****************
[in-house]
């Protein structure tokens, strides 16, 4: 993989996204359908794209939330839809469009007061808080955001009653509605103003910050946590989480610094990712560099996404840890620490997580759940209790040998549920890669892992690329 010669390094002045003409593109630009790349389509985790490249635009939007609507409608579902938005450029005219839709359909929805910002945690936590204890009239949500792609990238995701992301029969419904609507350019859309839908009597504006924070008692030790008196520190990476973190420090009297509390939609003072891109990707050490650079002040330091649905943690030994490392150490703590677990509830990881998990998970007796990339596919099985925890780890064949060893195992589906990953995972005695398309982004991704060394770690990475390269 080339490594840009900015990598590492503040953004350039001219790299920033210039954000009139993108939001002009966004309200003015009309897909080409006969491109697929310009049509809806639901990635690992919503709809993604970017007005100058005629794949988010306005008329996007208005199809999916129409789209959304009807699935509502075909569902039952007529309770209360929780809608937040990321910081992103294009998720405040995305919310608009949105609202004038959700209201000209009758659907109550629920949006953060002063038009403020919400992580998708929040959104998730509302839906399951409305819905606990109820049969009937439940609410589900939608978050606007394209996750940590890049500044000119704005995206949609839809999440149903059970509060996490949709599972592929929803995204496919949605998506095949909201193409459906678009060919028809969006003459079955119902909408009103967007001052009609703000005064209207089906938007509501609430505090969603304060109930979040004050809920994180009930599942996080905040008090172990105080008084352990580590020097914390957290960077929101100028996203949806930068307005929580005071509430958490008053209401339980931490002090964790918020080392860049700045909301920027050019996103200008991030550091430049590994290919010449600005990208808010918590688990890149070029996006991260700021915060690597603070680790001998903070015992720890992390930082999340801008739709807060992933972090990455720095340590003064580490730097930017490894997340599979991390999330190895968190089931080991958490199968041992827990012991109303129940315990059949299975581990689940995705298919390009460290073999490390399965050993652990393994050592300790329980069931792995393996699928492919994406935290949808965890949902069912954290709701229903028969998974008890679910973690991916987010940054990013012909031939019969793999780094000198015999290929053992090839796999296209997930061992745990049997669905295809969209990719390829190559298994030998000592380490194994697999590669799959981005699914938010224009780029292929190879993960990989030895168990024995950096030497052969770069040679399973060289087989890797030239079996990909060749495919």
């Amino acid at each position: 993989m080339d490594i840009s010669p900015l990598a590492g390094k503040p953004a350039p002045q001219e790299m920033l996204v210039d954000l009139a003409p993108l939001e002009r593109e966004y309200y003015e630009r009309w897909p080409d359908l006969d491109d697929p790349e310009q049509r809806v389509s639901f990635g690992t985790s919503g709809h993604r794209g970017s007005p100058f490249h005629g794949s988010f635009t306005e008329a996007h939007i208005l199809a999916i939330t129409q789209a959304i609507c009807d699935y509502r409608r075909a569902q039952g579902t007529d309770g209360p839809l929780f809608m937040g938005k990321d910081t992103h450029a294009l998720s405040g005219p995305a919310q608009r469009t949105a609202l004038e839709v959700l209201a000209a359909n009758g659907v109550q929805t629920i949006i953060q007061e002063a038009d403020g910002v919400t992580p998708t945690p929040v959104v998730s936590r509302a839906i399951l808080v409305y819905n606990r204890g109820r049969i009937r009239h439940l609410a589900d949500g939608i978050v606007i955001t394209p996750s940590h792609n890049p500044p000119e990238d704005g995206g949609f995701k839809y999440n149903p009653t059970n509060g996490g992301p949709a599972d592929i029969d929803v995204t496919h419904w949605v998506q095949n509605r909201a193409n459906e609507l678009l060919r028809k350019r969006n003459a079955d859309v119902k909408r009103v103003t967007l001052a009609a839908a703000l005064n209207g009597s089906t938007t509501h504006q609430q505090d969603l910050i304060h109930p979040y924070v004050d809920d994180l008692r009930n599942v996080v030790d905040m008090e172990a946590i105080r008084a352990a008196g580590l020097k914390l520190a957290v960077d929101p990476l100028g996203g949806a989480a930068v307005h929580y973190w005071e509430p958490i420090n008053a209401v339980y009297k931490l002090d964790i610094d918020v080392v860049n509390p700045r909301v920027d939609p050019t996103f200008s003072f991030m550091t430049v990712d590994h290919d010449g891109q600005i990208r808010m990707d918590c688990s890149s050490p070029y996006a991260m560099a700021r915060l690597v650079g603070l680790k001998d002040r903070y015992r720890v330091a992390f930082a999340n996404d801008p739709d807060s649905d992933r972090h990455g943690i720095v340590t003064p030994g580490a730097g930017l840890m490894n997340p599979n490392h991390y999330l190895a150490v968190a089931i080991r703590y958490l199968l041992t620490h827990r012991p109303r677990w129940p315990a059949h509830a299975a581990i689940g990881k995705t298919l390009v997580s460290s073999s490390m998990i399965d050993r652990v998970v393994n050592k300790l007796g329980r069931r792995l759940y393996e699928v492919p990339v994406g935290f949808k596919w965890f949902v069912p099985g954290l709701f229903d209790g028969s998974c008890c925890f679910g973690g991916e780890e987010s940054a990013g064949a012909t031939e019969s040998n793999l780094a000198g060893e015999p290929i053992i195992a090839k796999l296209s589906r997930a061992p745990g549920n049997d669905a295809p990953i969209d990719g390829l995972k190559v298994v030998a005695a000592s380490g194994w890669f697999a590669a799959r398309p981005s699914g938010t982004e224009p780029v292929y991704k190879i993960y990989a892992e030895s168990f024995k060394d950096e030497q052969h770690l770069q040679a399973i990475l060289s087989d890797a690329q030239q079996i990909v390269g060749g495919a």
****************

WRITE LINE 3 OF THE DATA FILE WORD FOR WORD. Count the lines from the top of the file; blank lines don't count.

């Amino acid at each position: 993989m080339d490594i840009s010669p900015l990598a590492g390094k503040p953004a350039p002045q001219e790299m920033l996204v210039d954000l009139a003409p993108l939001e002009r593109e966004y309200y003015e630009r009309w897909p080409d359908l006969d491109d697929p790349e310009q049509r809806v389509s639901f990635g690992t985790s919503g709809h993604r794209g970017s007005p100058f490249h005629g794949s988010f635009t306005e008329a996007h939007i208005l199809a999916i939330t129409q789209a959304i609507c009807d699935y509502r409608r075909a569902q039952g579902t007529d309770g209360p839809l929780f809608m937040g938005k990321d910081t992103h450029a294009l998720s405040g005219p995305a919310q608009r469009t949105a609202l004038e839709v959700l209201a000209a359909n009758g659907v109550q929805t629920i949006i953060q007061e002063a038009d403020g910002v919400t992580p998708t945690p929040v959104v998730s936590r509302a839906i399951l808080v409305y819905n606990r204890g109820r049969i009937r009239h439940l609410a589900d949500g939608i978050v606007i955001t394209p996750s940590h792609n890049p500044p000119e990238d704005g995206g949609f995701k839809y999440n149903p009653t059970n509060g996490g992301p949709a599972d592929i029969d929803v995204t496919h419904w949605v998506q095949n509605r909201a193409n459906e609507l678009l060919r028809k350019r969006n003459a079955d859309v119902k909408r009103v103003t967007l001052a009609a839908a703000l005064n209207g009597s089906t938007t509501h504006q609430q505090d969603l910050i304060h109930p979040y924070v004050d809920d994180l008692r009930n599942v996080v030790d905040m008090e172990a946590i105080r008084a352990a008196g580590l020097k914390l520190a957290v960077d929101p990476l100028g996203g949806a989480a930068v307005h929580y973190w005071e509430p958490i420090n008053a209401v339980y009297k931490l002090d964790i610094d918020v080392v860049n509390p700045r909301v920027d939609p050019t996103f200008s003072f991030m550091t430049v990712d590994h290919d010449g891109q600005i990208r808010m990707d918590c688990s890149s050490p070029y996006a991260m560099a700021r915060l690597v650079g603070l680790k001998d002040r903070y015992r720890v330091a992390f930082a999340n996404d801008p739709d807060s649905d992933r972090h990455g943690i720095v340590t003064p030994g580490a730097g930017l840890m490894n997340p599979n490392h991390y999330l190895a150490v968190a089931i080991r703590y958490l199968l041992t620490h827990r012991p109303r677990w129940p315990a059949h509830a299975a581990i689940g990881k995705t298919l390009v997580s460290s073999s490390m998990i399965d050993r652990v998970v393994n050592k300790l007796g329980r069931r792995l759940y393996e699928v492919p990339v994406g935290f949808k596919w965890f949902v069912p099985g954290l709701f229903d209790g028969s998974c008890c925890f679910g973690g991916e780890e987010s940054a990013g064949a012909t031939e019969s040998n793999l780094a000198g060893e015999p290929i053992i195992a090839k796999l296209s589906r997930a061992p745990g549920n049997d669905a295809p990953i969209d990719g390829l995972k190559v298994v030998a005695a000592s380490g194994w890669f697999a590669a799959r398309p981005s699914g938010t982004e224009p780029v292929y991704k190879i993960y990989a892992e030895s168990f024995k060394d950096e030497q052969h770690l770069q040679a399973i990475l060289s087989d890797a690329q030239q079996i990909v390269g060749g495919a």